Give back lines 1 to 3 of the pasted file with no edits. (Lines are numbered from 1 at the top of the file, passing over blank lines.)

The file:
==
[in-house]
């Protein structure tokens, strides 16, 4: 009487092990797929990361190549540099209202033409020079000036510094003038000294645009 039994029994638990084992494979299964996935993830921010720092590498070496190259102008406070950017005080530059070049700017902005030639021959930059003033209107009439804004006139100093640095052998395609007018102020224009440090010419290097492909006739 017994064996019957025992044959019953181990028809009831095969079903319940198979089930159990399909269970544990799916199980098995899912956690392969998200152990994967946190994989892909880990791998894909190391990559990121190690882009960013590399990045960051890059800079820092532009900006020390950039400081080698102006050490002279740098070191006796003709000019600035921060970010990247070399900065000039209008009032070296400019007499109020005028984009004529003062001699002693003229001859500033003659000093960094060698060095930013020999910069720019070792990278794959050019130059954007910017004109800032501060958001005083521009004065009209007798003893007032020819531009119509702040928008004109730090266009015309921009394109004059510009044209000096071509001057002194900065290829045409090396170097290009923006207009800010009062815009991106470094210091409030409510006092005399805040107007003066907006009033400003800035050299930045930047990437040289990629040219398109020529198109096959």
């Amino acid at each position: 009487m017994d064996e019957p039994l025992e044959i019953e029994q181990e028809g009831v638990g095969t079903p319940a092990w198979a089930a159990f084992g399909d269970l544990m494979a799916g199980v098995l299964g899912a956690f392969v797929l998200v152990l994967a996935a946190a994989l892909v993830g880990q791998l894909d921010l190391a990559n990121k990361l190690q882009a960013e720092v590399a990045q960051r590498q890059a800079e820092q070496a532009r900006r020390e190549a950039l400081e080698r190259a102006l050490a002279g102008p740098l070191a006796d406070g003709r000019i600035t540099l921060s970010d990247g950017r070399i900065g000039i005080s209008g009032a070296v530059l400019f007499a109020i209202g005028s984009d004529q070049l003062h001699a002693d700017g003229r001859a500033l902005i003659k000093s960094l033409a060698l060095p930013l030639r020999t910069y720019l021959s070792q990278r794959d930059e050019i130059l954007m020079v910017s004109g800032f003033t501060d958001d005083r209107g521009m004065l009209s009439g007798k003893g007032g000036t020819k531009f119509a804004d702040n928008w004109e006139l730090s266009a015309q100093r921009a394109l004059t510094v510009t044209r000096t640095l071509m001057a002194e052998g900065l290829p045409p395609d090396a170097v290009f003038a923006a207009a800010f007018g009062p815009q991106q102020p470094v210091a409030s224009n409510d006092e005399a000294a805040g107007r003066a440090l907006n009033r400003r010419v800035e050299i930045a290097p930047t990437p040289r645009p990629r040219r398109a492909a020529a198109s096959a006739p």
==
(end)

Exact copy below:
[in-house]
């Protein structure tokens, strides 16, 4: 009487092990797929990361190549540099209202033409020079000036510094003038000294645009 039994029994638990084992494979299964996935993830921010720092590498070496190259102008406070950017005080530059070049700017902005030639021959930059003033209107009439804004006139100093640095052998395609007018102020224009440090010419290097492909006739 017994064996019957025992044959019953181990028809009831095969079903319940198979089930159990399909269970544990799916199980098995899912956690392969998200152990994967946190994989892909880990791998894909190391990559990121190690882009960013590399990045960051890059800079820092532009900006020390950039400081080698102006050490002279740098070191006796003709000019600035921060970010990247070399900065000039209008009032070296400019007499109020005028984009004529003062001699002693003229001859500033003659000093960094060698060095930013020999910069720019070792990278794959050019130059954007910017004109800032501060958001005083521009004065009209007798003893007032020819531009119509702040928008004109730090266009015309921009394109004059510009044209000096071509001057002194900065290829045409090396170097290009923006207009800010009062815009991106470094210091409030409510006092005399805040107007003066907006009033400003800035050299930045930047990437040289990629040219398109020529198109096959």
């Amino acid at each position: 009487m017994d064996e019957p039994l025992e044959i019953e029994q181990e028809g009831v638990g095969t079903p319940a092990w198979a089930a159990f084992g399909d269970l544990m494979a799916g199980v098995l299964g899912a956690f392969v797929l998200v152990l994967a996935a946190a994989l892909v993830g880990q791998l894909d921010l190391a990559n990121k990361l190690q882009a960013e720092v590399a990045q960051r590498q890059a800079e820092q070496a532009r900006r020390e190549a950039l400081e080698r190259a102006l050490a002279g102008p740098l070191a006796d406070g003709r000019i600035t540099l921060s970010d990247g950017r070399i900065g000039i005080s209008g009032a070296v530059l400019f007499a109020i209202g005028s984009d004529q070049l003062h001699a002693d700017g003229r001859a500033l902005i003659k000093s960094l033409a060698l060095p930013l030639r020999t910069y720019l021959s070792q990278r794959d930059e050019i130059l954007m020079v910017s004109g800032f003033t501060d958001d005083r209107g521009m004065l009209s009439g007798k003893g007032g000036t020819k531009f119509a804004d702040n928008w004109e006139l730090s266009a015309q100093r921009a394109l004059t510094v510009t044209r000096t640095l071509m001057a002194e052998g900065l290829p045409p395609d090396a170097v290009f003038a923006a207009a800010f007018g009062p815009q991106q102020p470094v210091a409030s224009n409510d006092e005399a000294a805040g107007r003066a440090l907006n009033r400003r010419v800035e050299i930045a290097p930047t990437p040289r645009p990629r040219r398109a492909a020529a198109s096959a006739p």